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Behavioral Economics and Big Tech:
Curse and Blessing

By Daniel Naumov

November 2020

          The New York Times reported on two Nobel Prize winners in economics back in 2002: Daniel Kahneman and Vernon L. Smith, who observed and documented the differences between economic theory and how people actually behave. This was the foundation of the subject of behavioral economics, which, by 2002, was already prominent in economics graduate circles. Nowadays, with far more advanced technology and an ever more digital world, the topic is more important than ever. Behavioral Economics combined with Big Tech and constantly evolving machine learning algorithms have opened up a Pandora's box of possibilities, ranging from better outcomes in cardio-oncology cases and improved health habits to swelling monopolies and invasion of privacy.

          Facebook and Google have been building up their monopoly empires, and some of their purchases are telling of their current and future strategies. In a 2019 NYT Opinion article, Tim Wu and Stuart A. Thompson took a deep dive into the acquisitions made by Google and Facebook, and briefly discussed some of the more important ones. Onavo Data, a mobile company purchased by Facebook in 2013, surveyed usage patterns of millions of users, and used the data to guide the future acquisition pattern of Facebook. The Wall Street Journal reported in 2017 that data from Onavo helped guide Facebook to their largest acquisition ever: Whatsapp. Onavo was shut down by Facebook in 2019, after Apple removed their VPN app from the app store due to data collection policies that violated the company’s policy.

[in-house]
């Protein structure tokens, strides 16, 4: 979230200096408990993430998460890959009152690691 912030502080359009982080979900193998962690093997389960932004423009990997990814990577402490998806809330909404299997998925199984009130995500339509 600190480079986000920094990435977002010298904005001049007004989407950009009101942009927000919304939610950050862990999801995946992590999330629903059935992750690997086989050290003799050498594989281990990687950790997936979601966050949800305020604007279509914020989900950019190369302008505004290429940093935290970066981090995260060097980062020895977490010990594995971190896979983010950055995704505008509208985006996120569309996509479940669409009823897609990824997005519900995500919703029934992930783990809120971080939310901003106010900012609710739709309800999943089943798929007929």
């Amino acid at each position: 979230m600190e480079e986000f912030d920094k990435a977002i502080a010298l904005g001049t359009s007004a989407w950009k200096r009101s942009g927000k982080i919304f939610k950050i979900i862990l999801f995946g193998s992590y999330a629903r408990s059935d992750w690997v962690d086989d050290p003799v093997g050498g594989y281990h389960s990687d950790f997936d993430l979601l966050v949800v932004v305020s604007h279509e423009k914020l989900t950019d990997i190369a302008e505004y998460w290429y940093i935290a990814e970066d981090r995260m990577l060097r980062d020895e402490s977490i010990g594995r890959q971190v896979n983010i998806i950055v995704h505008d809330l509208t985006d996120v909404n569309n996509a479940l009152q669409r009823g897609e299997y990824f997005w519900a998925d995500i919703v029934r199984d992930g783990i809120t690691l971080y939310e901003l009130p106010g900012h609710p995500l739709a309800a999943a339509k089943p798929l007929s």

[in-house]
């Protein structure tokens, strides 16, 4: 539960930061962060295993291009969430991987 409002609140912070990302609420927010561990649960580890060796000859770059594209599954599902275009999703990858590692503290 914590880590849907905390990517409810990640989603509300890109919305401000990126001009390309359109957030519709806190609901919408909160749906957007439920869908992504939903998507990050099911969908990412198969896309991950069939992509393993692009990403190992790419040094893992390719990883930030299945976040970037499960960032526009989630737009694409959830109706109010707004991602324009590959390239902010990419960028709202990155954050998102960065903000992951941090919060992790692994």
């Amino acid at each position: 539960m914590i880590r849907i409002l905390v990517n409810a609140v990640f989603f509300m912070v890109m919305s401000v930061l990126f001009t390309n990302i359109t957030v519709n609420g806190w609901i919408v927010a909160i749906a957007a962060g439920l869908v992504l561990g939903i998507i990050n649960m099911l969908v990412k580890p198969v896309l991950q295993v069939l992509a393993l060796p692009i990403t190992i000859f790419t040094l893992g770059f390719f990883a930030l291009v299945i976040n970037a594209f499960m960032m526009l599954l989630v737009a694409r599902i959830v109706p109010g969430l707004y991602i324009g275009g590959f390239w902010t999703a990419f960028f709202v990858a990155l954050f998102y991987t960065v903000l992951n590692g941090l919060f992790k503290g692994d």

While not discussed in the NYT article (but acquired by Google in 2012), Incentive Targeting partnered with retail chains and provided a targeted marketing service. Many of the Big Tech giants’ acquisitions are either data-oriented or meant to remove competition. The former gives the companies valuable information about consumers - which is where behavioral economics comes into play. Acquisitions worth mentioning here are DoubleClick, acquired by Google in 2007, and AdMeld, in 2011. DoubleClick was Google’s main advertising competitor at the time. After the acquisitions, these two companies revolutionized advertising on Google. Not only was their advertising targeted, but it also set up a bidding system, where advertisers would try to win an auction in order to display their ad. Furthermore, user interactions with the ads gave information to Google on what sorts of ads the user would click on.

          Facebook’s acquisition of Onavo Data allowed them to better understand the behavior of their consumer, and thus guide them to make other acquisitions based on intelligent assumptions. Google’s acquisitions of target advertising companies allowed them to streamline the ad-placement system, as well as understand how users reacted to different ads (allowing ads to become more effective.)